In other words, the letter basically just says “please cut our taxes, raise taxes on everybody else, and cut the benefits they get from Medicare, Medicaid, and Social Security, which are programs we individually don’t rely upon”. It’s gross self-interest masquerading as public statesmanship.
It’s also the latest example of the absolutely enormous influence of Pete Peterson on the public debate. Peterson’s extremely well-funded and highly-focused concentration on fiscal issues has turned worrying about the national debt into a bipartisan pastime, to the point at which debate moderators can simply assume that the national debt in general, and entitlements in particular, are an enormous and urgent problem, and then ask the candidates how they’re going to fix this huge problem which we can all agree exists. The public just nods along.
But the fact is that nothing is remotely so obvious. The really huge and important and urgent issue facing the US right now is the problem of unemployment, and specifically of long-term unemployment.Reuters | Opinion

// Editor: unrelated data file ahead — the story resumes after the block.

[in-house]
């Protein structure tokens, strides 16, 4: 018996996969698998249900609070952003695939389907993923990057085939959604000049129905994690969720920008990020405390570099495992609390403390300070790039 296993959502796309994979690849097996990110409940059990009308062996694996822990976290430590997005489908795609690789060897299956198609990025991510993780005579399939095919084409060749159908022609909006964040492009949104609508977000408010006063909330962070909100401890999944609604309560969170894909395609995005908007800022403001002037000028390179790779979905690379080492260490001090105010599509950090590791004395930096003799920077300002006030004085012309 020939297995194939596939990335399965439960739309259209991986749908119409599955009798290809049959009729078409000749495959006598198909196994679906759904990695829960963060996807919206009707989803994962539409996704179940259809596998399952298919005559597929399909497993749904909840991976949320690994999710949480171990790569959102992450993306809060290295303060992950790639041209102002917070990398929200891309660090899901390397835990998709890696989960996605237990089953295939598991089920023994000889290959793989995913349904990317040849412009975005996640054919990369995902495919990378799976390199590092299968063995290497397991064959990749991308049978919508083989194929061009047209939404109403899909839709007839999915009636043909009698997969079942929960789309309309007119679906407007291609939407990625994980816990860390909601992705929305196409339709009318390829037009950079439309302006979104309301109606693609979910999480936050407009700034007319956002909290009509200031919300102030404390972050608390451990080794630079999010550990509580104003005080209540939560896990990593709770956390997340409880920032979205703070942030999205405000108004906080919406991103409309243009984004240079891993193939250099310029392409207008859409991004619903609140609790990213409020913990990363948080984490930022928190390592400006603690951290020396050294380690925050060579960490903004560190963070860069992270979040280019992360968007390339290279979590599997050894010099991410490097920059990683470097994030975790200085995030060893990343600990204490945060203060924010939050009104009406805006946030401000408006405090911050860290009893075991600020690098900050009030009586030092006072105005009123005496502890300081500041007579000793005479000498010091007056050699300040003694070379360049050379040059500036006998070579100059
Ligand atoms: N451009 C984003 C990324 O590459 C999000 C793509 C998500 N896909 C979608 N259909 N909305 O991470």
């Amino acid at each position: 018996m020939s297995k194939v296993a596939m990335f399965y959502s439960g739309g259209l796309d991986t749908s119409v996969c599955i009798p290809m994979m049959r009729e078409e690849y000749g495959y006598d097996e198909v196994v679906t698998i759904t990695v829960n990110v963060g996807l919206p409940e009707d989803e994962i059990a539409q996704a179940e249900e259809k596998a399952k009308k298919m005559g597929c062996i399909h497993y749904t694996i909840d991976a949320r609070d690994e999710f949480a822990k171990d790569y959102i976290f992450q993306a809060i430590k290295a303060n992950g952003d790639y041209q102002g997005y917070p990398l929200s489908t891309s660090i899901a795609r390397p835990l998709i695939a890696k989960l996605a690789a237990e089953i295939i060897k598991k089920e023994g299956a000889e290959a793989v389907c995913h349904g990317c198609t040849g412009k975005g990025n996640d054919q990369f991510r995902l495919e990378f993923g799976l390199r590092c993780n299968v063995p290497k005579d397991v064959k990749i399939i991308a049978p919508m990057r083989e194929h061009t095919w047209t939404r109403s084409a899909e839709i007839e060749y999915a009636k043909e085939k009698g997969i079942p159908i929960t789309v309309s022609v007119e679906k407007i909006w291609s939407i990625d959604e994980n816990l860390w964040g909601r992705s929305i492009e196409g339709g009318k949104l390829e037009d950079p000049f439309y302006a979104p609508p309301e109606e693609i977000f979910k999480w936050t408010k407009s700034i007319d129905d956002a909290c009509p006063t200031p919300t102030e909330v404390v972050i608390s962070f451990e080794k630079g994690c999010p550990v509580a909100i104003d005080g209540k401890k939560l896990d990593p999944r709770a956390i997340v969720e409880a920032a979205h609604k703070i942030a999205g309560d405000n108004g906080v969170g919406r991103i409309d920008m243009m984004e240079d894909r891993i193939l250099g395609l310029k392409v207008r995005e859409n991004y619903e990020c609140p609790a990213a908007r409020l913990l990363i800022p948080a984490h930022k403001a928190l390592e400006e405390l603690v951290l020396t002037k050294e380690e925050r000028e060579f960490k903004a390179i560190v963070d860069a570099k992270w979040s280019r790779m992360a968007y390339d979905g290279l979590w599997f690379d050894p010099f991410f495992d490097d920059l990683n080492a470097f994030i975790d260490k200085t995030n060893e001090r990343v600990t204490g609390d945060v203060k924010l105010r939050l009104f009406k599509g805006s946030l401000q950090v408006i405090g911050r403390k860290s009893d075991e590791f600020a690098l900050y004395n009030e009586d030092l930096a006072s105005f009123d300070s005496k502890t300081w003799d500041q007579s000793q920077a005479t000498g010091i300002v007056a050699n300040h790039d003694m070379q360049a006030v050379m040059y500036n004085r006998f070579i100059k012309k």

CEOs’ self-serving deficit manifesto
Although Salmon's diagnosis is good, his etiology and treatment solution is bonkers.
A plan to stabilize the debt would be a welcome thing; we could get a lot of the way there by capping deductions, a la Romney, and then putting in a few Pigovian taxes on things we don’t want, like carbon emissions or high-frequency trading. And if you want to strengthen Social Security, Medicare, and Medicaid, then one way of doing that is to go the European route and pay for them with a VAT. But nobody is suggesting that as an option.